Build Swift dynamic framework with third party static framework as a single framework
A static framework is by definition a fat static library combined with any additional required resources. As such you can embed your third party static library inside your own and also include images, storyboards, plist etc.
You can't do that in a static library (i.e. *.a), but in a static framework you can do.
See for example https://www.raywenderlich.com/65964/create-a-framework-for-ios for details on how to do that (at the end of the article it creates the static *.framework out of the static *.a and some resources)
A dynamic framework can never embed a third party static library. The main application that imports the dynamic framework will always have to also explicitly link against the static library, which it seems that is not what you want.
How can I use a 3rd party Framework inside my CocoaTouchFramework and my consuming App?
Ok I've found a way to do it. I was able to solve the problem by dragging the AlamoFire.Framework into my framework (in this case, AlamoFramework) in Xcode. The important part that makes this work is to check the 'Copy items if needed' checkbox.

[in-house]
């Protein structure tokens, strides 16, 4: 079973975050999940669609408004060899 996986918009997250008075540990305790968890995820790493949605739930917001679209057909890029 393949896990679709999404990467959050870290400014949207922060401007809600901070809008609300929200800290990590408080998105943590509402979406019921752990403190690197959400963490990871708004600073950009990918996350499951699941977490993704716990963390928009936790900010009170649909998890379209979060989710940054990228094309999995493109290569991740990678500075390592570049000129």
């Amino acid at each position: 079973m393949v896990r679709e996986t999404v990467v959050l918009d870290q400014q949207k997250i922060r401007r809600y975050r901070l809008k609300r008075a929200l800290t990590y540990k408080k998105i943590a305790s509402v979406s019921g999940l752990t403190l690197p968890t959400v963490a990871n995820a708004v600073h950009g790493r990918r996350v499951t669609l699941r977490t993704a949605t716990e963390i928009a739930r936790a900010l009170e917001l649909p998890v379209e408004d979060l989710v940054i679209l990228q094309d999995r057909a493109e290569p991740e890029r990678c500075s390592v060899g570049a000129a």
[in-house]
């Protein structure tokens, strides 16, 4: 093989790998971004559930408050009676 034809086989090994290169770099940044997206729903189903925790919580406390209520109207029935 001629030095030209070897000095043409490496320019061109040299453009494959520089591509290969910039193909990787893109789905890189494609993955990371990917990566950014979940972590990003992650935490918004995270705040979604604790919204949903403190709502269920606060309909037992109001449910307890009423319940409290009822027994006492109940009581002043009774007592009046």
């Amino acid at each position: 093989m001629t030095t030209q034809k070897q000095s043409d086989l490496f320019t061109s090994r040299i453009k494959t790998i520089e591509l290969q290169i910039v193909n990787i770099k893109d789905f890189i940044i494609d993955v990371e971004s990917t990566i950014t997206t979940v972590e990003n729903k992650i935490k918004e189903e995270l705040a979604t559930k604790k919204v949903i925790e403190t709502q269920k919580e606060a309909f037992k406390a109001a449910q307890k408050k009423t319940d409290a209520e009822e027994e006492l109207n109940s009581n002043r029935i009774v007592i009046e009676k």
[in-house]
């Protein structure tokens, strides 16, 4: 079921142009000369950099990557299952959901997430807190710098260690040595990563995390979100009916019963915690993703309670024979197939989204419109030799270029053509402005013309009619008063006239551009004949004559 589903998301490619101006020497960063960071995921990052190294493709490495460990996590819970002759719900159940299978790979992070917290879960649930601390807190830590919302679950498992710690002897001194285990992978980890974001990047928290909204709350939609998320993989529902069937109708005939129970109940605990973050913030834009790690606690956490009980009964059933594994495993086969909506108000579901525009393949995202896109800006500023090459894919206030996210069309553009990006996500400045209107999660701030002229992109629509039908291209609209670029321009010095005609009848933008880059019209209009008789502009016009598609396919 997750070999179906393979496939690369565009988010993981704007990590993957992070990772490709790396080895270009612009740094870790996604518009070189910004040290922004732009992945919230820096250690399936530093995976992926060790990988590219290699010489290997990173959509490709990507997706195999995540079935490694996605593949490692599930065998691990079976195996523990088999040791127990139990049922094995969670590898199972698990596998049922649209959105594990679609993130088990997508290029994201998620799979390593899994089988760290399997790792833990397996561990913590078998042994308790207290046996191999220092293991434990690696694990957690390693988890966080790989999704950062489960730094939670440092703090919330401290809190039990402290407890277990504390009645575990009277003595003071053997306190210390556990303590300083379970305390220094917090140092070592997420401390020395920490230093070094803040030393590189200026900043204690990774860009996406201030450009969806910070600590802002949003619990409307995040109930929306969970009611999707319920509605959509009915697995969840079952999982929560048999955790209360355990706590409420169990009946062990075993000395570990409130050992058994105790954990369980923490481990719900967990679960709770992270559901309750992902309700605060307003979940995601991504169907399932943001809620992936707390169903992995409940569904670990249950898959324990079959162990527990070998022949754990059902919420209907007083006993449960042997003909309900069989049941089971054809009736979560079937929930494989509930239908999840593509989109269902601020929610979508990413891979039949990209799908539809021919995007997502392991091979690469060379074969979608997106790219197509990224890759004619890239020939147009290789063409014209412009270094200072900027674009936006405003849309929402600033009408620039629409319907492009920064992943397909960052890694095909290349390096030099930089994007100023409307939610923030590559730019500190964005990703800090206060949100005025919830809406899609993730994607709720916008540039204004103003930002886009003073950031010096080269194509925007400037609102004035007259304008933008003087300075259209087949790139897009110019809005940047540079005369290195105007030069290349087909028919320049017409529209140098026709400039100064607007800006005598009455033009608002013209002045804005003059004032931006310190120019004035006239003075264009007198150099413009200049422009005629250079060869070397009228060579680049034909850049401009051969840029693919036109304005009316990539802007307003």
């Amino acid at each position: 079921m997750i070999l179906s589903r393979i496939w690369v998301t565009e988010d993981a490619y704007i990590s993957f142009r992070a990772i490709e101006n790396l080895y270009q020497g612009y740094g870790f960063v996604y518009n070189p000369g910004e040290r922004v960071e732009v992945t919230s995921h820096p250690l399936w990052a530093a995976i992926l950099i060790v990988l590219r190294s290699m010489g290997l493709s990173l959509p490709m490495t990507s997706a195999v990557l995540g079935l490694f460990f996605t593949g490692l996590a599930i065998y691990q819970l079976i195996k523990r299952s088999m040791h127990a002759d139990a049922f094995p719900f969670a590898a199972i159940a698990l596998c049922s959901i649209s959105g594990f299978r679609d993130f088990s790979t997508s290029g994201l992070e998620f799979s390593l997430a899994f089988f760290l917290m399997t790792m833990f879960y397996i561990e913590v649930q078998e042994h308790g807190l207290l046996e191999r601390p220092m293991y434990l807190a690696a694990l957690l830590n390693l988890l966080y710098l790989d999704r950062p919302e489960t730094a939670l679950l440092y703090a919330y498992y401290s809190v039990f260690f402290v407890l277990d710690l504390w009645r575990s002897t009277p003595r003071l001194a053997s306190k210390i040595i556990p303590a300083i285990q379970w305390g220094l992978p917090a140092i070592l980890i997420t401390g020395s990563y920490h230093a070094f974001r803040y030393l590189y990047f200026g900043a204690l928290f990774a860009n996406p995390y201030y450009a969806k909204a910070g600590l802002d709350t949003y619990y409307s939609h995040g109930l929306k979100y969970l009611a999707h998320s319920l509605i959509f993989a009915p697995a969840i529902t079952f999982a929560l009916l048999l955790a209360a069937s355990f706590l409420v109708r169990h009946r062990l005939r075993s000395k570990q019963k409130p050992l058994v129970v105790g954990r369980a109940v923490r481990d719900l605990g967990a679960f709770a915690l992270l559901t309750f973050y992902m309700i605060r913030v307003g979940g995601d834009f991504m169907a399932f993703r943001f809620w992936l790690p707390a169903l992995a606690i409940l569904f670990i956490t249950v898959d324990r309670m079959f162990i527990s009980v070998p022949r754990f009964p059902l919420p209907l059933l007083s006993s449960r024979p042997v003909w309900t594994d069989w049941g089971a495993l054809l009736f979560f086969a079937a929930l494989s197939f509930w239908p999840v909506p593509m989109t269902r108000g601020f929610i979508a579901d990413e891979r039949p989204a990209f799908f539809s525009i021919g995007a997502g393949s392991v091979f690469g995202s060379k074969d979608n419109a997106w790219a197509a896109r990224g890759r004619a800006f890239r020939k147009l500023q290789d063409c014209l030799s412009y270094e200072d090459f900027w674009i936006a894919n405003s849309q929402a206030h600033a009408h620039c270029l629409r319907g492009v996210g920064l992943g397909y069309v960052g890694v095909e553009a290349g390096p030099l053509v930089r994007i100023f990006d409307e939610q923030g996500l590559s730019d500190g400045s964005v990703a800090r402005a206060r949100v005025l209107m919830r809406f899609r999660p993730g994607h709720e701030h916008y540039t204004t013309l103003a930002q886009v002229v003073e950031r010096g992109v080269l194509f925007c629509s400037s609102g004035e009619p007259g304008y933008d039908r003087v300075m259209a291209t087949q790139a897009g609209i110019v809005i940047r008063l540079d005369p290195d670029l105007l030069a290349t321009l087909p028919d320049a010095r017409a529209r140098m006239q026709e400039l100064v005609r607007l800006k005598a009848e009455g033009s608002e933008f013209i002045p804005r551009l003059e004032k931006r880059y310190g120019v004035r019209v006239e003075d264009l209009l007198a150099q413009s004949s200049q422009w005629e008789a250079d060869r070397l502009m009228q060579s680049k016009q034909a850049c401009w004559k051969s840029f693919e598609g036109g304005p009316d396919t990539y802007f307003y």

After checking this, the compiler can resolve the Alamofire module and there are also no linker issues. However this approach seems to contradict the recommendation of Rob Napier in his answer to this question that states:
The only appropriate time to link dependencies is at the application layer.
I haven't done full-time iOS development for very long so if anyone has any input they can give to clear up this issue, that would be great. But my problem has been fixed for now so I can continue with development.
How to properly embed 3rd party .dylib files in iOS app project for App Store release?
You must add and embed all your shared libraries (.dylib files) directly to the toplevel application the same way as frameworks. You mustn't put dylibs inside a framework because Apple strongly recommends not to use such frameworks (known as Umbrella frameworks) and doesn't accept applications with such frameworks to AppStore (it is a reason for error ITMS-90171).
As Apple documentation says:
An umbrella framework is a framework bundle that contains other
frameworks. While it is possible to create umbrella frameworks for
macOS apps, doing so is unnecessary for most developers and is not